“Knuckle”, a new documentary about an age-old feud between two traveller families, is not by any stretch a polished film. In fact, it’s not even a particularly gripping film. Structured around a decade of repetitively bleak bare-knuckle dust-ups between the Quinn McDonaghs and the Joyces, who slug it out in muddy car parks and country lanes from Oxford to Dundalk, trying to determine once and for all - well, no one quite remembers what.
Certainly there was a bar brawl in the early Nineties after which “Curly” Paddy Quinn McDonagh served time for the manslaughter of Brian Joyce. The enmity between the two families – many of whom, due to the insularity of traveller communities, are related – existed before that and, you suspect, will continue long after Curly Paddy has joined Brian in the sod.
But for all its lack of narrative arc, where “Knuckle” packs a punch is in what it tells us about men, violence, and the inanity of an eye-for-an-eye justice for which there can be no end. “Knuckle” hints at the bigger story: that this isn’t about individual grievances, it’s about fuelling a sense of forward momentum – giving your clan a need to be bigger, stronger and tougher, when simply surviving is no longer a concern. It justifies barrel-chested grandfathers bloodying each other’s whiskered mouths. It justifies skin headed boys shadow-boxing each other with uncomprehending delight. And it justifies grown men making low-grade videos of themselves wearing Eighties leather jackets, lifting dumbbells made of bricks, and calling their neighbours a “cowardly pack of bollocks”. And so the world turns. Knuckle is out on DVD now.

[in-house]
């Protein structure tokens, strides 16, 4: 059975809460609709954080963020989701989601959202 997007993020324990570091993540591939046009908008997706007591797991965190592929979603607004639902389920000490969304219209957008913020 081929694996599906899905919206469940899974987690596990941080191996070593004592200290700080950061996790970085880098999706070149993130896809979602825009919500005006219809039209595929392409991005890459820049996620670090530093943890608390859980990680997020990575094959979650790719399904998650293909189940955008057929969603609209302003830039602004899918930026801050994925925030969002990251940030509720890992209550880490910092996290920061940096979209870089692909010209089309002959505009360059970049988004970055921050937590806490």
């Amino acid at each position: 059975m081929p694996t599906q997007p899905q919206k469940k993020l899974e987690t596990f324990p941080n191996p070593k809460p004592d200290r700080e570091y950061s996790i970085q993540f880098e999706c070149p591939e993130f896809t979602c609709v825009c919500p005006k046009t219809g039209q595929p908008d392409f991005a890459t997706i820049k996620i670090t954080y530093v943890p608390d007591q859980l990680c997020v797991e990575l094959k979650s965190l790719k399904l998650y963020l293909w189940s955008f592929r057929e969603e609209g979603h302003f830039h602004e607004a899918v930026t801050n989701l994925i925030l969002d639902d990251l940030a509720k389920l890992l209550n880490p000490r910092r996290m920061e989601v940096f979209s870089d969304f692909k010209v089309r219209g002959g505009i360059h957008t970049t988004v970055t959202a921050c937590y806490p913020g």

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A more eloquent take on the punch-up
While we’re on the subject of men beating the bejesus out of each other, allow us to bring your attention to Townie: A Memoir by Andre Dubus III, author of House of Sand and Fog. It’s a lyrical and frank account of how, in a downbeat Massachusetts town in the Seventies, the author’s adolescent urge to become tough enough to protect himself and his family turned into something else: a need to fight for the sake of fighting, to turn another man’s face “bone-white, his lower face wet and red, his mouth a dark hole”, just because he could. Brooding, brutal and strangely beautiful. Townie: A Memoir (Norton) by Andre Dubus III is out now.